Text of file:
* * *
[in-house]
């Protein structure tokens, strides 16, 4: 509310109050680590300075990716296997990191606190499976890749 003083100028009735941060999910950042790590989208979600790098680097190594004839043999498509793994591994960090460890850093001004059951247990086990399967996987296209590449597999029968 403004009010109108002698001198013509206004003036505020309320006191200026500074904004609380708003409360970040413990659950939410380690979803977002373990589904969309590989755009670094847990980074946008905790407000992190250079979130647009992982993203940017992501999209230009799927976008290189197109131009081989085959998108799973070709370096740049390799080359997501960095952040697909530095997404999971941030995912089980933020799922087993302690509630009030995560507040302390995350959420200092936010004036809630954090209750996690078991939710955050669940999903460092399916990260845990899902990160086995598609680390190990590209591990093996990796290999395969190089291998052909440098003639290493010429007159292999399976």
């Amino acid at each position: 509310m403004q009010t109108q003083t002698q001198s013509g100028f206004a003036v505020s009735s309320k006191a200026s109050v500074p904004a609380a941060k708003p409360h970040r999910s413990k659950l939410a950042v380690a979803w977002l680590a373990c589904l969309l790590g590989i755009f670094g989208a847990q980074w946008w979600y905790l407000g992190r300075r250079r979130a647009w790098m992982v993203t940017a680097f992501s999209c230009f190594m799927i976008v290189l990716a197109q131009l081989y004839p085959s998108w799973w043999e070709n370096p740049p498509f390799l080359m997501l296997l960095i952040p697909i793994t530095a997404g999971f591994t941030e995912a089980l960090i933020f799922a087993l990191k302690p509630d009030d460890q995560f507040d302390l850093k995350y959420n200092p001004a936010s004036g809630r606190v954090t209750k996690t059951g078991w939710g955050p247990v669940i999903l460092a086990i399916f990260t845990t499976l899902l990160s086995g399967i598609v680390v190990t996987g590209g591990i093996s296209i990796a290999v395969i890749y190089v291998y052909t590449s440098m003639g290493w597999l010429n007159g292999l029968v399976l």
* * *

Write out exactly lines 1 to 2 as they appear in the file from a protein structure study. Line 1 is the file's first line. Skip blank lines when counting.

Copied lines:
[in-house]
């Protein structure tokens, strides 16, 4: 509310109050680590300075990716296997990191606190499976890749 003083100028009735941060999910950042790590989208979600790098680097190594004839043999498509793994591994960090460890850093001004059951247990086990399967996987296209590449597999029968 403004009010109108002698001198013509206004003036505020309320006191200026500074904004609380708003409360970040413990659950939410380690979803977002373990589904969309590989755009670094847990980074946008905790407000992190250079979130647009992982993203940017992501999209230009799927976008290189197109131009081989085959998108799973070709370096740049390799080359997501960095952040697909530095997404999971941030995912089980933020799922087993302690509630009030995560507040302390995350959420200092936010004036809630954090209750996690078991939710955050669940999903460092399916990260845990899902990160086995598609680390190990590209591990093996990796290999395969190089291998052909440098003639290493010429007159292999399976």